Figure 3. Effect of Glu, Vit E/Glu, TQ2.5/Glu, and TQ10/Glu on mean escape latency in the Morris water maze test. Glu was injected i.p. as a single dose for 7 days. TQ and Vit E were injected as a single dose for 7 days. Each value represents the mean value of 12 rats ± SEM. Statistics were carried out by one-way ANOVA followed by Tukey’s multiple comparison tests, by graph pad prism 5. *Statistically significant from −ve control group (p < 0.05); @statistically significant from Glu group (p < 0.05); #statistically significant from Vit E/Glu group (p < 0.05); Xstatistically significant from TQ 2.5/Glu group (p < 0.05).
Effect of Different Doses of TQ and Vit E on the Probe Test in the MWM Test
The time spent in the target quadrant of the MWM was evaluated by the probe test. Glu group showed a significant decrease in the time spent in the target quadrant when compared to the negative control group by 64%. Vit E group significantly increased the time spent in target quadrant when compared to Glu group by 120.5%. TQ (2.5 and 10 mg/kg) showed a significant increase in the time spent in the target quadrant when compared to Glu group by 114.7 and 117.6%, respectively (Table 3, Figure 4).
Table 3. Effect of Glu, Vit E/Glu, TQ 2.5/Glu, and TQ 10/Glu on the probe test in Morris water maze (MWM).
Figure 4. Effect of Glu, Vit E/Glu, TQ2.5/Glu, and TQ10/Glu on the probe test in Morris water maze. Glu was injected i.p. as a single dose for 7 days. TQ and Vit E were injected as a single dose for 7 days. Each value represents the mean value of 12 rats ± SEM. Statistics were carried out by one-way ANOVA followed by Tukey’s multiple comparison tests, by graph pad prism 5. *Statistically significant from −ve control group (p < 0.05); @statistically significant from Glu group (p < 0.05); #statistically significant from Vit E/Glu group (p < 0.05); Xstatistically significant from TQ 2.5/Glu group (p < 0.05).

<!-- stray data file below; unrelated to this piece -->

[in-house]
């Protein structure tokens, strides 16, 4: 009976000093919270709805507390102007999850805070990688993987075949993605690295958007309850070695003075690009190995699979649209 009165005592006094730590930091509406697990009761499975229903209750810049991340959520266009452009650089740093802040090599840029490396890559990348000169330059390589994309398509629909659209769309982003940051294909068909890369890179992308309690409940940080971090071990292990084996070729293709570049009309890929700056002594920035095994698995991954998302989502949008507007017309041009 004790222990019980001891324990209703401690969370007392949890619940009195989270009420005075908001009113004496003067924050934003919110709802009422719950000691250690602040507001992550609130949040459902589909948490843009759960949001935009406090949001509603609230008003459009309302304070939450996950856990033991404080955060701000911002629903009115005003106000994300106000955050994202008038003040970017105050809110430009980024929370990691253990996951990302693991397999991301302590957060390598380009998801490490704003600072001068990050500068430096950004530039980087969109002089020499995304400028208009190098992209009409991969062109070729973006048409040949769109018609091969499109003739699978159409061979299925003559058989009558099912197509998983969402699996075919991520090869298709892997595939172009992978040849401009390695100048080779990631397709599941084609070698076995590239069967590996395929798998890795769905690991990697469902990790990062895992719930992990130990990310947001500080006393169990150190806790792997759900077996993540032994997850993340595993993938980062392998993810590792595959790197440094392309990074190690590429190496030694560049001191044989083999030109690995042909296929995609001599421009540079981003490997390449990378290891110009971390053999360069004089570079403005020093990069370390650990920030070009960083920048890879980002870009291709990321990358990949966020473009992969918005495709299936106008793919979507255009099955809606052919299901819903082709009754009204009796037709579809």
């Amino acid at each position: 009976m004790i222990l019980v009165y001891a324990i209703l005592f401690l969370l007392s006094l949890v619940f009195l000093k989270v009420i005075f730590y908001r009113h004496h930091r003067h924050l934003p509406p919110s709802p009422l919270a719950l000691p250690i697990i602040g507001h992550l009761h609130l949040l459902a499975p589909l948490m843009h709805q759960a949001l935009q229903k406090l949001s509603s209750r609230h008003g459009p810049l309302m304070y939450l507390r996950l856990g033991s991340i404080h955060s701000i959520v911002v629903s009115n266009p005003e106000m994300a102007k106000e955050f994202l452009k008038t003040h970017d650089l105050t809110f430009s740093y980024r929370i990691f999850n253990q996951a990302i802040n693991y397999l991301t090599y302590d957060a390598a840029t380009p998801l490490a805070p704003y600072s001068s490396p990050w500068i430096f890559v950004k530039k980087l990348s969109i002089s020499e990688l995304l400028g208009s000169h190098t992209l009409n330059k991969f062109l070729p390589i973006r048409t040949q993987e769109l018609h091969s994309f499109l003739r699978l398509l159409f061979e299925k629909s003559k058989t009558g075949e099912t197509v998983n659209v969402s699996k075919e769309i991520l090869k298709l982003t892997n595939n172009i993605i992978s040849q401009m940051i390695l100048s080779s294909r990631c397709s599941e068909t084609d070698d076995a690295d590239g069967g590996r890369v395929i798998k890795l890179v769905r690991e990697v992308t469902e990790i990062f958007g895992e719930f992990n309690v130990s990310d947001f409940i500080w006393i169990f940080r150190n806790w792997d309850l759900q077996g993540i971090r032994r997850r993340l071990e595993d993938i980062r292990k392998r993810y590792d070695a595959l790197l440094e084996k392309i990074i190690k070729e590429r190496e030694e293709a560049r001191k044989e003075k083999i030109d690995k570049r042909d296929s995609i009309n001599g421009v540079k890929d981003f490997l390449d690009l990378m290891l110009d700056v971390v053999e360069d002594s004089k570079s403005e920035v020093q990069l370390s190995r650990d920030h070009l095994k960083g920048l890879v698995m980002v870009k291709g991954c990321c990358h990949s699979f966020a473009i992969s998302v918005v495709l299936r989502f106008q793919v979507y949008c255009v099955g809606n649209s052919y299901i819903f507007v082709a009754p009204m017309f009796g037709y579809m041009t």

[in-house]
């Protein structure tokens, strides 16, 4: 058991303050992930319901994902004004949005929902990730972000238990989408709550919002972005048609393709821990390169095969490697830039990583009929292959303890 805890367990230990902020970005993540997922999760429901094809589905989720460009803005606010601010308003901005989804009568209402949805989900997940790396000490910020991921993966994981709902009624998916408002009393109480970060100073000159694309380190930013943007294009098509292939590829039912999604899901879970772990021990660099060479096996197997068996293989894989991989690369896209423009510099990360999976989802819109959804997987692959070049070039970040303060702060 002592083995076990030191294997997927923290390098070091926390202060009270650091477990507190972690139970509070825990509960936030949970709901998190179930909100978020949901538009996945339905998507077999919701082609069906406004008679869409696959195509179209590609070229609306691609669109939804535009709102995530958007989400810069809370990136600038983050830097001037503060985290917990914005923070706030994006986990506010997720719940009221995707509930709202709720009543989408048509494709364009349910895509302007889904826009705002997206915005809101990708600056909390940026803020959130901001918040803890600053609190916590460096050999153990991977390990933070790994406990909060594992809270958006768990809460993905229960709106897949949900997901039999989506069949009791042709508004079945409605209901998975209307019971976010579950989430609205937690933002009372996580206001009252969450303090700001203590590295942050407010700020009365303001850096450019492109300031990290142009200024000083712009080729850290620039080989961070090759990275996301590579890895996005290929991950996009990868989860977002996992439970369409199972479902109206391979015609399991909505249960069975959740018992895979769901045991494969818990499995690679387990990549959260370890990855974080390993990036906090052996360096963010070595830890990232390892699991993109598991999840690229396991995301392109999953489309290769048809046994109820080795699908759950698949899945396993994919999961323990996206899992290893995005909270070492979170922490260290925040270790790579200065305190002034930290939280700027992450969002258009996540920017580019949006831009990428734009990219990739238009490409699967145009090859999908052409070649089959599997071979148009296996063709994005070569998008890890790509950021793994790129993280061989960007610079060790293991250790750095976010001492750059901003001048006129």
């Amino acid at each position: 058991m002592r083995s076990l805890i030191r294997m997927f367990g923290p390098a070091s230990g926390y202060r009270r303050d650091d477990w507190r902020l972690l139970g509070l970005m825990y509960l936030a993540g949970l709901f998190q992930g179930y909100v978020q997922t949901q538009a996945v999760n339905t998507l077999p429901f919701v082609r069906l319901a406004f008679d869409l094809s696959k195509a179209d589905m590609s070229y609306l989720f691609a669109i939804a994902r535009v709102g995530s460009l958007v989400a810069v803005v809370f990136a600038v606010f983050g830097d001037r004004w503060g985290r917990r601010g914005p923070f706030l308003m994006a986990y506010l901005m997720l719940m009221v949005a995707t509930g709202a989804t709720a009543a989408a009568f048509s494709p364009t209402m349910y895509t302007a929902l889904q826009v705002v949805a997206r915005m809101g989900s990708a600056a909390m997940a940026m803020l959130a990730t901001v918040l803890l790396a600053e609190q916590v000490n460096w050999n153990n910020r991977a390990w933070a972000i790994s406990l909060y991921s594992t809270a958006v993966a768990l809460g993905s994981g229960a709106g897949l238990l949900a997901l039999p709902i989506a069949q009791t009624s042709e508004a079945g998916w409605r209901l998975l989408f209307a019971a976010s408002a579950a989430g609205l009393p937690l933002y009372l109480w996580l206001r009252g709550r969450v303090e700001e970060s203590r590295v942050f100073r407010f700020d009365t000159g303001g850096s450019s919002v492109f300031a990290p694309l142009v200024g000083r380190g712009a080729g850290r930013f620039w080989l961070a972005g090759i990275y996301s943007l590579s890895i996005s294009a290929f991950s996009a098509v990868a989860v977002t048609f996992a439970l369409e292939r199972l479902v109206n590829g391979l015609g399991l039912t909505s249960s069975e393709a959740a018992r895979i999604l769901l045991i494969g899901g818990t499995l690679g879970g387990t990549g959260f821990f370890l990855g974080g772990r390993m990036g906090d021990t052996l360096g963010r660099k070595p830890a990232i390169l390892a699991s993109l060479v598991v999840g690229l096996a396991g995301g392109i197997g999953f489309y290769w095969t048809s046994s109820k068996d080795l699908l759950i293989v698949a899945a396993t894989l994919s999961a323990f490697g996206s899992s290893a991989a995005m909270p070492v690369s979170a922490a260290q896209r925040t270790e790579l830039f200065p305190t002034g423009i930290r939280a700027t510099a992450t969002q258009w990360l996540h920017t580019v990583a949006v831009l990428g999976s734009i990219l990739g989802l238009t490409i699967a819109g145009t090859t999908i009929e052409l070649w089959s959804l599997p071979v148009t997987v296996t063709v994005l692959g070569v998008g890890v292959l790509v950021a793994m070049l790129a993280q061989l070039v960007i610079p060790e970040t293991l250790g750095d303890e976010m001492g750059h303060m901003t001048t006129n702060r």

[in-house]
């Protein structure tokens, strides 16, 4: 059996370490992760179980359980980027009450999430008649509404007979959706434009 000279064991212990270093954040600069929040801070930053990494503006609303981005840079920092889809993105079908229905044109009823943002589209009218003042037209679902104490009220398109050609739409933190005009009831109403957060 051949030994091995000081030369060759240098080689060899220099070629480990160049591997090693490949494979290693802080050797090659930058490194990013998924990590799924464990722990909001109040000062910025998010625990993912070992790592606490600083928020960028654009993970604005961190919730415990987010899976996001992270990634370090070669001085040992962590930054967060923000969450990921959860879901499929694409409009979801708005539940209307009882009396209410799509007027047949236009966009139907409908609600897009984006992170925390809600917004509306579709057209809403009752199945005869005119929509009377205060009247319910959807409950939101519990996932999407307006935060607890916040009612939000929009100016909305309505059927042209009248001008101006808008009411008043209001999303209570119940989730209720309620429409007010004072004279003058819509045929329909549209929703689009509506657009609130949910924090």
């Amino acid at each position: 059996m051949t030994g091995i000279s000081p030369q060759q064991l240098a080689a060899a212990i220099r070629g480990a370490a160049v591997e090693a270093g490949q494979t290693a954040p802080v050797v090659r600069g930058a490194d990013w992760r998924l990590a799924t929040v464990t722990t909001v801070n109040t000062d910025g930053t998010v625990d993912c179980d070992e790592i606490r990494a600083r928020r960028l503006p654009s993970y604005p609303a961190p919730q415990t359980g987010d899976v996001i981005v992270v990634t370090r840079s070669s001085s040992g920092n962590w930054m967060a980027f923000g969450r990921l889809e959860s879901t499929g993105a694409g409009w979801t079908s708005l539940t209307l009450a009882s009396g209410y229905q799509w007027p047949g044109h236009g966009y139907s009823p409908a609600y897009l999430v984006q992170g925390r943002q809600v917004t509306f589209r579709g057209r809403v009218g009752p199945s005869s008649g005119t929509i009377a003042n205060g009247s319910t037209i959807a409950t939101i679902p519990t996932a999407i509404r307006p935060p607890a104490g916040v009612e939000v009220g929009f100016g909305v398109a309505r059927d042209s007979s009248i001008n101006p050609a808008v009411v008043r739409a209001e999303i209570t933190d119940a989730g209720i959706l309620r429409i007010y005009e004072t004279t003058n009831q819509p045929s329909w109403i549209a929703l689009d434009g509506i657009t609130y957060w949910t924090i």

Effect of Different Doses of TQ and Vit E on the Cyto-c Gene Expression in Brain Tissue
Glu group showed a significant increase in the expression of Cyto-c gene, when compared to negative control by 837.01%. Vit E group significantly reduced the expression of Cyto-c gene, when compared to Glu group by 71.35%. TQ (2.5 and 10 mg/kg) produced a significant decrease in the expression of Cyto-c gene when compared to Glu group by 44.08 and 75.18%, respectively. TQ (10 mg/kg) reduced significantly the expression of Cyto-c gene when compared to Vit E group by 14.98%; moreover, it showed a significant decrease when compared to TQ (2.5 mg/kg) by 55.64% (Table 4, Figure 5).
Figure 5. Effect of Glu, Vit E/Glu, TQ2.5/Glu, and TQ10/Glu on Cyto-C gene expression. Glu was injected i.p. as a single dose for 7 days. TQ and Vit E were injected as a single dose for 7 days. Each value represents the mean value of 12 rats ± SEM. Statistics were carried out by one-way ANOVA followed by Tukey’s multiple comparison tests, by graph pad prism 5. *statistically significant from −ve control group (p < 0.05); @statistically significant from Glu group (p < 0.05); #statistically significant from Vit E/Glu group (p < 0.05); Xstatistically significant from TQ 2.5/Glu group (p < 0.05).
Effect of Different Doses of TQ and Vit E on the Casp-3 Levels in Brain Tissue